Mutational signature in colorectal cancer caused by genotoxic pks + E. coli

Nature. 2020 Apr;580(7802):269-273. doi: 10.1038/s41586-020-2080-8. Epub 2020 Feb 27.

Abstract

Various species of the intestinal microbiota have been associated with the development of colorectal cancer1,2, but it has not been demonstrated that bacteria have a direct role in the occurrence of oncogenic mutations. Escherichia coli can carry the pathogenicity island pks, which encodes a set of enzymes that synthesize colibactin3. This compound is believed to alkylate DNA on adenine residues4,5 and induces double-strand breaks in cultured cells3. Here we expose human intestinal organoids to genotoxic pks+ E. coli by repeated luminal injection over five months. Whole-genome sequencing of clonal organoids before and after this exposure revealed a distinct mutational signature that was absent from organoids injected with isogenic pks-mutant bacteria. The same mutational signature was detected in a subset of 5,876 human cancer genomes from two independent cohorts, predominantly in colorectal cancer. Our study describes a distinct mutational signature in colorectal cancer and implies that the underlying mutational process results directly from past exposure to bacteria carrying the colibactin-producing pks pathogenicity island.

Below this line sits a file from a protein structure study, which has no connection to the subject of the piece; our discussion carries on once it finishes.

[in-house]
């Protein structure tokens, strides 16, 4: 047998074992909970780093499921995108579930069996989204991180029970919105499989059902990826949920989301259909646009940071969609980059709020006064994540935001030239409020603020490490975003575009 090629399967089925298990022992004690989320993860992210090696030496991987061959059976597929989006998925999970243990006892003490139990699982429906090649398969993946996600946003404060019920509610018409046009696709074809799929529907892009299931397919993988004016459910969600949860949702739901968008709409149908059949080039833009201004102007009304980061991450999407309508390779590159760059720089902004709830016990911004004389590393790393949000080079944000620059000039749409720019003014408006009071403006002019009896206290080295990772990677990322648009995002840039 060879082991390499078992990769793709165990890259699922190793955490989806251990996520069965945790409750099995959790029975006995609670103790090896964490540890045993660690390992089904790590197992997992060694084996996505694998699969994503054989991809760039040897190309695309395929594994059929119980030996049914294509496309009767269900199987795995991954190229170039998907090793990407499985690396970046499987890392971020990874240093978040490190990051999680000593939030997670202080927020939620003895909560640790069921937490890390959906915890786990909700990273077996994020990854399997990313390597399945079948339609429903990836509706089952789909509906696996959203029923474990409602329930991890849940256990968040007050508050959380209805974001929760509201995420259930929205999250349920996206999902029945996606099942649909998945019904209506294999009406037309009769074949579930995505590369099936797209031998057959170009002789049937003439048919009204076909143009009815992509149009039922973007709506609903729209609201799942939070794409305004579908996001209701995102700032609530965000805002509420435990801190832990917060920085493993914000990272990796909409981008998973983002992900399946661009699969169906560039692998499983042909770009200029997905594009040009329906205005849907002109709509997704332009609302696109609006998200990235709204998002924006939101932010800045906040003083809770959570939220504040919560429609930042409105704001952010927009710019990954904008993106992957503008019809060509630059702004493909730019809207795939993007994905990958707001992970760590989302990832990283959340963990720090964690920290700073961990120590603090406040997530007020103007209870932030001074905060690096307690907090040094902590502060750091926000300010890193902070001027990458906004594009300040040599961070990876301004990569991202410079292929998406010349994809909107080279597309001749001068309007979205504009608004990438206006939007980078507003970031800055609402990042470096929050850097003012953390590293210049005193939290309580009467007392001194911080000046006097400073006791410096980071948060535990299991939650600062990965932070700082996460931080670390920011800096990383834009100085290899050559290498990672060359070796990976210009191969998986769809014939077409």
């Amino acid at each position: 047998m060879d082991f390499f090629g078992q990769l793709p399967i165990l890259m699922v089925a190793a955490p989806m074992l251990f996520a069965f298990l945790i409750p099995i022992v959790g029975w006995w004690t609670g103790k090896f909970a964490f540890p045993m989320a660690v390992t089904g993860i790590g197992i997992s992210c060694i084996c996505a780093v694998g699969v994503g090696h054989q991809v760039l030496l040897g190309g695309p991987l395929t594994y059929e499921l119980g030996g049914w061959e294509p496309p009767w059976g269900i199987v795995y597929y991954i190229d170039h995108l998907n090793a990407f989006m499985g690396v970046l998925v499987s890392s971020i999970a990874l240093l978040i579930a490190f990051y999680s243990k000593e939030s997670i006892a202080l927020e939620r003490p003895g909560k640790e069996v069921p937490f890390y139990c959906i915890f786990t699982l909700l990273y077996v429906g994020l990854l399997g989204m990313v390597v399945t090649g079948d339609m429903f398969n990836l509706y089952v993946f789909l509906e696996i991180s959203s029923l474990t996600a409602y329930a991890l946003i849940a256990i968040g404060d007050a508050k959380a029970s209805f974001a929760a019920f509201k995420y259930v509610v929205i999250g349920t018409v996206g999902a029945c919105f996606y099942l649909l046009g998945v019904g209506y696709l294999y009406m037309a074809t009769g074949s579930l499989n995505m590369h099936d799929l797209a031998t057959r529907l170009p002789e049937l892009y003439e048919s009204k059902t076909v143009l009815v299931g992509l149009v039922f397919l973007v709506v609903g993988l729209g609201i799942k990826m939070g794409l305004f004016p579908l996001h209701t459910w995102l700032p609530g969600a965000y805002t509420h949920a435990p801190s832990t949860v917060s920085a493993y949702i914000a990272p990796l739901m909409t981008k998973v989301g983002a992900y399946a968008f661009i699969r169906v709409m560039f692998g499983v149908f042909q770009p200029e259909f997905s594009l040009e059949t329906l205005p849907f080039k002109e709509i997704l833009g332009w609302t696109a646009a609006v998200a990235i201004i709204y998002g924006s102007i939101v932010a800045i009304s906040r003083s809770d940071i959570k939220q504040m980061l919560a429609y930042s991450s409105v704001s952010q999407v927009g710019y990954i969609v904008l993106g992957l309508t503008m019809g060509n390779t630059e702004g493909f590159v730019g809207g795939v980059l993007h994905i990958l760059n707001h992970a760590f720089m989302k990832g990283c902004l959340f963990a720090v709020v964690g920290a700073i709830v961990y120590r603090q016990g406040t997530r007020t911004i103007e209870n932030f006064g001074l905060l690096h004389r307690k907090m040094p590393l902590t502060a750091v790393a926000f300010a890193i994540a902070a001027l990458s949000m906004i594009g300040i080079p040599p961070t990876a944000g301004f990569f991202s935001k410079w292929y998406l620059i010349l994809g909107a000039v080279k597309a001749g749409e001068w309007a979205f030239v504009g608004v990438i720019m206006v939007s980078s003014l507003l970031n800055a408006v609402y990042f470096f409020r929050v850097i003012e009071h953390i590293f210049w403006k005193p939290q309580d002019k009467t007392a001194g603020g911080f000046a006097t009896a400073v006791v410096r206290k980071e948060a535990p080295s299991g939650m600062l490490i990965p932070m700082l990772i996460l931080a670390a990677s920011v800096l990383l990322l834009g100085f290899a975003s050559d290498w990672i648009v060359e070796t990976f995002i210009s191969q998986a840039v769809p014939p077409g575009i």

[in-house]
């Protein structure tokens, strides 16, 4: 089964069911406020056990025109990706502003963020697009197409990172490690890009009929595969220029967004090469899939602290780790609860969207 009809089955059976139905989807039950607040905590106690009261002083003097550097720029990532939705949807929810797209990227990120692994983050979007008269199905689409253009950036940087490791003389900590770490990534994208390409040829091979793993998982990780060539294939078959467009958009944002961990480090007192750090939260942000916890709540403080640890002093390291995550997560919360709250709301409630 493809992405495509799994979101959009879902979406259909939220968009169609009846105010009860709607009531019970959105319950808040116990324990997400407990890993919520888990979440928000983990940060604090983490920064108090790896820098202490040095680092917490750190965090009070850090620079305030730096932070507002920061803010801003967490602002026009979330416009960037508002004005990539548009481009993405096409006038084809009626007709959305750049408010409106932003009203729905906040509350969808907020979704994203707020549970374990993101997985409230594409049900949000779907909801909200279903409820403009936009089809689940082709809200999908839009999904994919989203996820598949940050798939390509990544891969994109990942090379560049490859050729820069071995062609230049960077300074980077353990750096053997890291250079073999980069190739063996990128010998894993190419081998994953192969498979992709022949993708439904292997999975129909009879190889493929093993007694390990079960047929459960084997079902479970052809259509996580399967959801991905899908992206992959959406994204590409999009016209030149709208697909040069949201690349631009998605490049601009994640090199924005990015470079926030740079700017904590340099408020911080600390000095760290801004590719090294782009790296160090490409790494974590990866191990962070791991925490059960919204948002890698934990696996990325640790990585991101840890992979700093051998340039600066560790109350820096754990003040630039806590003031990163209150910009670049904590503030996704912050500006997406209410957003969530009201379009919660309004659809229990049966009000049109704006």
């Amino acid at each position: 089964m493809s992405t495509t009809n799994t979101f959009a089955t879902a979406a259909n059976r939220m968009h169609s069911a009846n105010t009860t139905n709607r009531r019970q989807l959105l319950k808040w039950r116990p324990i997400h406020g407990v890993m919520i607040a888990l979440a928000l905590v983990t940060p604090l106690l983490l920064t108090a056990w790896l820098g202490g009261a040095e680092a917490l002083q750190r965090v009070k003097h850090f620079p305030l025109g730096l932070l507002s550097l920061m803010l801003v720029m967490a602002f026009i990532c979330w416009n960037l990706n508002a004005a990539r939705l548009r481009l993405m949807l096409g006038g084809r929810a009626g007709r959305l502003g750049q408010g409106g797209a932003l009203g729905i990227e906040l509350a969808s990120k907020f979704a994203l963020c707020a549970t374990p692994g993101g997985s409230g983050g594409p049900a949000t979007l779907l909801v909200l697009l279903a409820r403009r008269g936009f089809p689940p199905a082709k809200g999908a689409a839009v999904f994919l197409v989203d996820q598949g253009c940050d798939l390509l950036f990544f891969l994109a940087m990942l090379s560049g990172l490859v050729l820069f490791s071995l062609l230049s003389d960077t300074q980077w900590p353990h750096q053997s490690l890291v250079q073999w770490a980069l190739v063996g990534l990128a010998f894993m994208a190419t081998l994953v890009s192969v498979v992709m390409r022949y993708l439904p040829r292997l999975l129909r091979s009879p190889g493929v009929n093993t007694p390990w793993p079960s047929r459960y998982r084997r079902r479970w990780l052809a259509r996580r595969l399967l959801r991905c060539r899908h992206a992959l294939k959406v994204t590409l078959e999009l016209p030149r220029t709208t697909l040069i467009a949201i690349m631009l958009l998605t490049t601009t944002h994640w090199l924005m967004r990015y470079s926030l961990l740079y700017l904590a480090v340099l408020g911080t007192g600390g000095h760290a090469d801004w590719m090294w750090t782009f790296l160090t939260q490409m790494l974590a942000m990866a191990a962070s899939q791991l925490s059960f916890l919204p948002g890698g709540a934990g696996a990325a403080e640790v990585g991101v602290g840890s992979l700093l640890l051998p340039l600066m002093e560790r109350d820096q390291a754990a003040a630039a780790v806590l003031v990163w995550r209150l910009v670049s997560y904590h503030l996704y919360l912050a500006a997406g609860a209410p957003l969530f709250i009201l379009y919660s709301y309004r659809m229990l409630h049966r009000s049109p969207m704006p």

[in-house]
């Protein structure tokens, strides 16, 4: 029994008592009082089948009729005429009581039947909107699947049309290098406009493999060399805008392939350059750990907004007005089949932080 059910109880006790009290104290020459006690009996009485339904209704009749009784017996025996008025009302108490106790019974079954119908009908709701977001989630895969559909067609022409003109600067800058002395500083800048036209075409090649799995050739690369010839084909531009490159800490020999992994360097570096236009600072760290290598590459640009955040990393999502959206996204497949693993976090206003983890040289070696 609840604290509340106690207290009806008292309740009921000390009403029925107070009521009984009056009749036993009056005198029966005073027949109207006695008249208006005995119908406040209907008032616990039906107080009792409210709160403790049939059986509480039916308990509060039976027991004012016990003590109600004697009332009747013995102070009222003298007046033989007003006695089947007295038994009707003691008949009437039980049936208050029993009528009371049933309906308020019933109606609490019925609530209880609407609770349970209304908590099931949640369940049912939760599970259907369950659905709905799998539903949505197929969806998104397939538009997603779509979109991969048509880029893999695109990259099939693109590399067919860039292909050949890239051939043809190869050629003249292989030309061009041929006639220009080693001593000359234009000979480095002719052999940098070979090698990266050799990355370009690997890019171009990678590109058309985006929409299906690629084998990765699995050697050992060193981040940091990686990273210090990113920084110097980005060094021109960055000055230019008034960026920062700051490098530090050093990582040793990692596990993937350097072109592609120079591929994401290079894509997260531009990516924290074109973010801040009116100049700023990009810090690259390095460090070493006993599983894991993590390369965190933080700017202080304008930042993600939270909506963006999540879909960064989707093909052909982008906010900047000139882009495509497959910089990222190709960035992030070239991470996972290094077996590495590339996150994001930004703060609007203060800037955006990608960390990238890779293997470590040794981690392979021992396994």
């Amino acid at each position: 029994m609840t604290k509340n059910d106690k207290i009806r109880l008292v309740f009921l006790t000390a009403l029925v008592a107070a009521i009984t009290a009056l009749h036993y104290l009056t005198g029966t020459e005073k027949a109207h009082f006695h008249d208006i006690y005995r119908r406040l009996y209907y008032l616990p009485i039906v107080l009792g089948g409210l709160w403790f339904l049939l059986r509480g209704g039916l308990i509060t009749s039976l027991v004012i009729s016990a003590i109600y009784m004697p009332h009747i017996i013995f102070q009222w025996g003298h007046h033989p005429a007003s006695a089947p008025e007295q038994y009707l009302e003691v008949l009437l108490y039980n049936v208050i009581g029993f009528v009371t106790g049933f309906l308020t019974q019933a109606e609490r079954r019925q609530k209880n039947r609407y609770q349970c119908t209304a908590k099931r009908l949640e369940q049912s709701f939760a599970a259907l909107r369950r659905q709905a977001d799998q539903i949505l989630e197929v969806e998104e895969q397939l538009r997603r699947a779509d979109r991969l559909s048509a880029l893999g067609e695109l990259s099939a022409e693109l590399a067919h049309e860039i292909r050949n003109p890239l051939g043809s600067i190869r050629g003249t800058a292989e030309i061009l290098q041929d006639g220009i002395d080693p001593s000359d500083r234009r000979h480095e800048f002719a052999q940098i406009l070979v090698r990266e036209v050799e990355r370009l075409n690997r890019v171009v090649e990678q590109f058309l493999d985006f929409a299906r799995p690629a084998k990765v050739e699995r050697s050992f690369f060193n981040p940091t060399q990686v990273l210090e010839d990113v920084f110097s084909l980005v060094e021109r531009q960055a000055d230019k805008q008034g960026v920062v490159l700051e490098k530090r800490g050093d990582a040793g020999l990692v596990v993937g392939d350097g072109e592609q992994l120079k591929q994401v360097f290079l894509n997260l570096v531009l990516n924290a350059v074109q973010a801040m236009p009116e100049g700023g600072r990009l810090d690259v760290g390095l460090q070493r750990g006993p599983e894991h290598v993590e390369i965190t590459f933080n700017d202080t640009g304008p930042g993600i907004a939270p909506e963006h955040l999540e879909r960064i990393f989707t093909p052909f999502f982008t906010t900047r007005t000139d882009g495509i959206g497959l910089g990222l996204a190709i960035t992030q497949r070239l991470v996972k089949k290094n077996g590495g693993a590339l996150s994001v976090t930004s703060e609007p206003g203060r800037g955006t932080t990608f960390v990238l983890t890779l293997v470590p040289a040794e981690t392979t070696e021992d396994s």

Publication types

  • Research Support, N.I.H., Extramural
  • Research Support, Non-U.S. Gov't

MeSH terms

  • Coculture Techniques
  • Cohort Studies
  • Colorectal Neoplasms / genetics*
  • Colorectal Neoplasms / microbiology*
  • Consensus Sequence
  • DNA Damage
  • Escherichia coli / genetics*
  • Escherichia coli / pathogenicity*
  • Gastrointestinal Microbiome
  • Genomic Islands / genetics*
  • Humans
  • Mutagenesis*
  • Mutation*
  • Organoids / cytology
  • Organoids / metabolism
  • Organoids / microbiology
  • Peptides / genetics
  • Polyketides

Substances

  • Peptides
  • Polyketides
  • colibactin